Public parliamentary hearings in Brisbane, Townsville and the Gold Coast this week continue to try to solve issues surrounding youth crime and juvenile justice. Once more, the Queensland Government flips a coin to decide the direction and fate of the small minority of young people in the youth justice system.
Each time the coin us flipped a different direction is set depending on how the winds of public concern and media attention are blowing at the time. It determines prioritised until the coin is inevitably tossed in the air again in response to another crisis.
We wait to see how the coin will land this time. Will a child-focused response be adopted with young people and their families to rehabilitate and reintegrate them into communities diverting them from the adult criminal justice system?
Or will tough penalties be adopted to try and deter further offending, provide the victims with a sense of justice and remove some young people, for a time at least, from communities though incarceration?
In an attempt to manage competing agendas, governments use rhetoric of a balanced approach. However, the balance can easily tip one way or the other. The greater challenge is to integrate these agendas so they are not competing but working together in the best interests of young people, their families and communities.
The best way to provide long term protection from youth crime lies with prevention. And, when offences do occur, using strategies that hold young people to account in ways that are meaningful, logical and make sense to them.
Strategies are needed that don’t further entrench young people on a trajectory to the adult criminal justice system but helps them obtain a sense of belonging and worth that develops pro-social behaviours.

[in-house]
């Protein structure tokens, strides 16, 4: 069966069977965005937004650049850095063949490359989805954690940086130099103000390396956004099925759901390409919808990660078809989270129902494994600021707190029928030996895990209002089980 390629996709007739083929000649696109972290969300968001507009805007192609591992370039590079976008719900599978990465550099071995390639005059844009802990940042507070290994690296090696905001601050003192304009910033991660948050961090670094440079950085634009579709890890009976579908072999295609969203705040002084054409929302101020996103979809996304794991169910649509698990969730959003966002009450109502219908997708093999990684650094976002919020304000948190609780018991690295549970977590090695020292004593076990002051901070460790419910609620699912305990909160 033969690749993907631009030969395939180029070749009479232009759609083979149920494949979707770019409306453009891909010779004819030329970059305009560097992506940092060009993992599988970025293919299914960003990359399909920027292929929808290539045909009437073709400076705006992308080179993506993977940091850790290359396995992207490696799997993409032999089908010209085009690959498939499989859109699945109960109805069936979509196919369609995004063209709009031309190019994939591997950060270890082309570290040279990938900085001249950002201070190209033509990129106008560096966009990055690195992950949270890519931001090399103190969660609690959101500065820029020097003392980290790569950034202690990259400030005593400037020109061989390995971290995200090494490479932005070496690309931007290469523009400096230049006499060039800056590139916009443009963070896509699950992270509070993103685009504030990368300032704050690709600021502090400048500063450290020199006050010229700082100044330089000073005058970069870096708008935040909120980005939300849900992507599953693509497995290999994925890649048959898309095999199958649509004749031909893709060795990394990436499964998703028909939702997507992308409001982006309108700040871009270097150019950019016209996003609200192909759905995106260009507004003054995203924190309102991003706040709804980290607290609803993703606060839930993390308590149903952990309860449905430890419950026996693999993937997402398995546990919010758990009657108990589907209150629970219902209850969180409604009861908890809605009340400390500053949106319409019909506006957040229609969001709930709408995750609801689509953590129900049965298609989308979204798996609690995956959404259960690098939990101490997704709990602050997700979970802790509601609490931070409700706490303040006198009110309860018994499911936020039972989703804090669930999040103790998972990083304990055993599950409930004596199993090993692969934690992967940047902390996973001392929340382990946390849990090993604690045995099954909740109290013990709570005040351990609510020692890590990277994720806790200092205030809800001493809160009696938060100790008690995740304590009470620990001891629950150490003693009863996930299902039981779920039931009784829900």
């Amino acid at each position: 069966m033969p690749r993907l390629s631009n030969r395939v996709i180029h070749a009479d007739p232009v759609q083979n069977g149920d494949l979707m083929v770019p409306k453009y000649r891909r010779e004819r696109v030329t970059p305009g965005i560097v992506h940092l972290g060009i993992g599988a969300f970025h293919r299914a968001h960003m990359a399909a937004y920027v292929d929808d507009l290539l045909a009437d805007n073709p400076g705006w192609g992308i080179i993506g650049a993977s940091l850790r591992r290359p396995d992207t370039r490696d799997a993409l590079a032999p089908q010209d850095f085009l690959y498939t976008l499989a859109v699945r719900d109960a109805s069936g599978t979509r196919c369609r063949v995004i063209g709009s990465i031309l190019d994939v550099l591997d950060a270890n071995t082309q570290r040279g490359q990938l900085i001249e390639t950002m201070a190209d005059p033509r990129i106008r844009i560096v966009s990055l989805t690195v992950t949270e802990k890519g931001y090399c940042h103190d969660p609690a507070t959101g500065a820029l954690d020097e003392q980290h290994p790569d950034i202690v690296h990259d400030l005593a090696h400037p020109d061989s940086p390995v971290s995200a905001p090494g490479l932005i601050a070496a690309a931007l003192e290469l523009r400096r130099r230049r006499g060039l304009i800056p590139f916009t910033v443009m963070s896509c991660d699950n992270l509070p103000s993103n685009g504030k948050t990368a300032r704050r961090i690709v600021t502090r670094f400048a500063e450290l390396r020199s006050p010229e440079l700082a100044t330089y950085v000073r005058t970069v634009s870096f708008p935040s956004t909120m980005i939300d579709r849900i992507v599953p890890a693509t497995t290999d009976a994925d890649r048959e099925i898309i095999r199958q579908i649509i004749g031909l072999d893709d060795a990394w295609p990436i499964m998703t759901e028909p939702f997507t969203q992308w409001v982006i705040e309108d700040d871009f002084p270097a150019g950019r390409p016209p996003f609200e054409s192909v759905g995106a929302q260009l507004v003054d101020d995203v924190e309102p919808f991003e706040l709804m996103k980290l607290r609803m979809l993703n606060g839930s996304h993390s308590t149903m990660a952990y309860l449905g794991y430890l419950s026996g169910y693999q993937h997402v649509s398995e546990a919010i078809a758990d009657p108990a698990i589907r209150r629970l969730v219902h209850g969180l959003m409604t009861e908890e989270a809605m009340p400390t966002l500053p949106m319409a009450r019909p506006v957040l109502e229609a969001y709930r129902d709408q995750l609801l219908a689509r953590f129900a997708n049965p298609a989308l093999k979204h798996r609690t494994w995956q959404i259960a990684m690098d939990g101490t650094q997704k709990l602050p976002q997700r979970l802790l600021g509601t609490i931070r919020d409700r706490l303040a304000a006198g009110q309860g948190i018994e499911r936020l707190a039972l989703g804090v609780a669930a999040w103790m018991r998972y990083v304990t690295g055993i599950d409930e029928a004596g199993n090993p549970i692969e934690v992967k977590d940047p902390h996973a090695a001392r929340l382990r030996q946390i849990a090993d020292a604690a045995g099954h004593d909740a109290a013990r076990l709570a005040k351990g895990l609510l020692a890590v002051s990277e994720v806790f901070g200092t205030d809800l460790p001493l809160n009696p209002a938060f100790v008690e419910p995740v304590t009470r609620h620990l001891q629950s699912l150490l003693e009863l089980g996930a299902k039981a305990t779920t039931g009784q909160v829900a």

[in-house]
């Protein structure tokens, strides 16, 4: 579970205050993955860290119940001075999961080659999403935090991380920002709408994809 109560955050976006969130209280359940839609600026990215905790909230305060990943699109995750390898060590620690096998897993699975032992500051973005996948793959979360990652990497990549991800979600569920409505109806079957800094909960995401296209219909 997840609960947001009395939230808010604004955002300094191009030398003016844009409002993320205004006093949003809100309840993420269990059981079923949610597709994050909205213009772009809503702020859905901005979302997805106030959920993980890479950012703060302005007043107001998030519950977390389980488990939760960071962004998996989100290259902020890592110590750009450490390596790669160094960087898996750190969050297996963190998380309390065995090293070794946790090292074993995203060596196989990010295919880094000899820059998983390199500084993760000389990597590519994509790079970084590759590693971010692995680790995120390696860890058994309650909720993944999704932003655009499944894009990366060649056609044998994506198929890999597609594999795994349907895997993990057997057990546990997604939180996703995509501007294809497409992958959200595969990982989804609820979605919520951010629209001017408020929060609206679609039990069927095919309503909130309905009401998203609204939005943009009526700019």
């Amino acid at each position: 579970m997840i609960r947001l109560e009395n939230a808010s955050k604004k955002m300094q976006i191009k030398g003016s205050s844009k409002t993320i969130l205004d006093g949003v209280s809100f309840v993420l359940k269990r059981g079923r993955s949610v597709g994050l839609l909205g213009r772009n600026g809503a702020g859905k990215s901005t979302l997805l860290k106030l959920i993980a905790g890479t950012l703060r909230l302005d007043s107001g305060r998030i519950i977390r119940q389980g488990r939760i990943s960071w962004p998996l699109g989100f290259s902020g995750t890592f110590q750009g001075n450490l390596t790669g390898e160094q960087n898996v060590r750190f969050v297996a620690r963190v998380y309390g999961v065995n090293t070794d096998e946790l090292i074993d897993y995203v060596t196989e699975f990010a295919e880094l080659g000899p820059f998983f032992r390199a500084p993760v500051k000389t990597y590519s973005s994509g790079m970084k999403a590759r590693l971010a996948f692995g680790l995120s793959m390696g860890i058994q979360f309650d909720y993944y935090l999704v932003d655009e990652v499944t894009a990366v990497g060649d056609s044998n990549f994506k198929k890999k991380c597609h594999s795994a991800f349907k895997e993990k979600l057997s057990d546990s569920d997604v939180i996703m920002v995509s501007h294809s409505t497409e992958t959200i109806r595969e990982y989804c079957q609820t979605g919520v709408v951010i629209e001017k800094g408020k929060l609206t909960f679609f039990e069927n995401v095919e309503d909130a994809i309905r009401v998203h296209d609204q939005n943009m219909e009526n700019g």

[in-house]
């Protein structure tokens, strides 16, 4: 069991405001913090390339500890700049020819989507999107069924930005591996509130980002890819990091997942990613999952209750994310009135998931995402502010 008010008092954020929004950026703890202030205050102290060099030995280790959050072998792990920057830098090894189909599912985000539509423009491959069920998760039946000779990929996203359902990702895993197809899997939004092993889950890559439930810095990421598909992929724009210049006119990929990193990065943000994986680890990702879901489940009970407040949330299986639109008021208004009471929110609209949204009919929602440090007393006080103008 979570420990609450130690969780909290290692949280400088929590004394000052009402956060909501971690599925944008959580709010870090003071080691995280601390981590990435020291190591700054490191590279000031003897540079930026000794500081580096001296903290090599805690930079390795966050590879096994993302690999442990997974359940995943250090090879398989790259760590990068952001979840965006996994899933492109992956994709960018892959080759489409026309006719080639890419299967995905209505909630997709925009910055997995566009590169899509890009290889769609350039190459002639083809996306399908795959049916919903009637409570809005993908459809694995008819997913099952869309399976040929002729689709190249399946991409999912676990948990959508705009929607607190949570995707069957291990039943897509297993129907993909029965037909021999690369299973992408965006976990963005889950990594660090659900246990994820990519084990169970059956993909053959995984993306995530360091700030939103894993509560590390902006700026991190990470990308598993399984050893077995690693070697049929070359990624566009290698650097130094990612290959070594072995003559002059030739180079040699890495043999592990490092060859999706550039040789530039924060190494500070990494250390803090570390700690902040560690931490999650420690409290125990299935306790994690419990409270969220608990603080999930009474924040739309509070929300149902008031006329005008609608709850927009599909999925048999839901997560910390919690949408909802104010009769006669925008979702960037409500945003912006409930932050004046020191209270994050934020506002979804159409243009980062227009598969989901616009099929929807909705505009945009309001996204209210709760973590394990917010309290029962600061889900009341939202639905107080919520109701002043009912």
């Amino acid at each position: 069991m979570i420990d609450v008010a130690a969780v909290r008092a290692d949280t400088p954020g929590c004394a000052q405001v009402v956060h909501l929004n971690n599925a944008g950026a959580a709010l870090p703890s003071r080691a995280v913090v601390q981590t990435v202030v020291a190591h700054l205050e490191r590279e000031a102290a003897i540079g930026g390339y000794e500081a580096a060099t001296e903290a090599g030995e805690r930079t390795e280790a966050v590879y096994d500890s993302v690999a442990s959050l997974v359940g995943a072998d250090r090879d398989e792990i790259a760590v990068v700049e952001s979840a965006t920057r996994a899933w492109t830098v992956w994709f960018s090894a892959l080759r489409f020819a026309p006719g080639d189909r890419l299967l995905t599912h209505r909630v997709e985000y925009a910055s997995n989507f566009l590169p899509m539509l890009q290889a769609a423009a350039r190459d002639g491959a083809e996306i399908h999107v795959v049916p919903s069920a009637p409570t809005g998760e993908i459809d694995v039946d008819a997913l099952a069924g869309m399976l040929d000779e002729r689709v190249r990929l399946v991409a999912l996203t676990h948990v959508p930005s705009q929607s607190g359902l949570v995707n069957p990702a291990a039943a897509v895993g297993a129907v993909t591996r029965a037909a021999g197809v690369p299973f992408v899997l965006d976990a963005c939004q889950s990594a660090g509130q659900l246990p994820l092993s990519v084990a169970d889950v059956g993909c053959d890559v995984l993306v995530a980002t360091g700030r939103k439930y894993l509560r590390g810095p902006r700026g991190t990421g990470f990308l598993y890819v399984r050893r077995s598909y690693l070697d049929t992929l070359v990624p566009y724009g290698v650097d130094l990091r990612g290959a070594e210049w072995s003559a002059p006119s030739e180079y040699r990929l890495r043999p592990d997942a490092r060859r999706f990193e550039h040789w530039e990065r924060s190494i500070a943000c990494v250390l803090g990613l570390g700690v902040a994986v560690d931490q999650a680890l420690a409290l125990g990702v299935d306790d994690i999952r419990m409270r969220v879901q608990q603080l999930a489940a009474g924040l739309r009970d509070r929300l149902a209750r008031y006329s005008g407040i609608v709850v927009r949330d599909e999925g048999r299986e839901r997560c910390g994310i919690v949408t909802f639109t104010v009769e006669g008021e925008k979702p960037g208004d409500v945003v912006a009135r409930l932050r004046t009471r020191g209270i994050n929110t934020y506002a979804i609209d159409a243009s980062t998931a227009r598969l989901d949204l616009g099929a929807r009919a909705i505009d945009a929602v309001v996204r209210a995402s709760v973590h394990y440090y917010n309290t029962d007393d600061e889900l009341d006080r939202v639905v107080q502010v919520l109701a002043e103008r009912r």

Many victims of youth crime seek retribution – the harsher the better. The vast majority, however, are much more interested in understanding why the offending occurred and being assured actions are taken to reduce it happening again.
They prefer to see consequences implemented that are reparative rather than simply punitive, and restorative to allow young people to grow out of crime into productive, law-abiding lives in their communities.
Few people hold the view that young people who have experienced childhood abuse, neglect or poverty suddenly transform from children deserving compassion and understanding into ‘kid criminals’ worthy only of our derision. They are simply acting out the impact of the trauma they have experienced and their mistrust of adults and a society that has failed them.
Child safety advocates and workers are not convinced that proposed legislation will reconcile opposing agendas of the youth justice system. Those reacting to the current bill fall into three camps. There who count the legislation as a victory, those not appeased and see it as insufficient in getting tough on crime, and others who are disappointed that it represents a step away from contemporary developments in youth justice policy elsewhere in the world.
Whichever camp someone belongs to, no-one should be pleased or proud about the proposed Youth Justice and Other Legislation Amendment Bill. It represents an indictment on our society, the insufficient value we place on children and the inadequacy of our commitment to fully and properly address the reasons why children offend.
Lindsay Wegener is Executive Director of child protection peak body PeakCare, a former manager of a youth detention centre and former Director of the Queensland youth detention centres.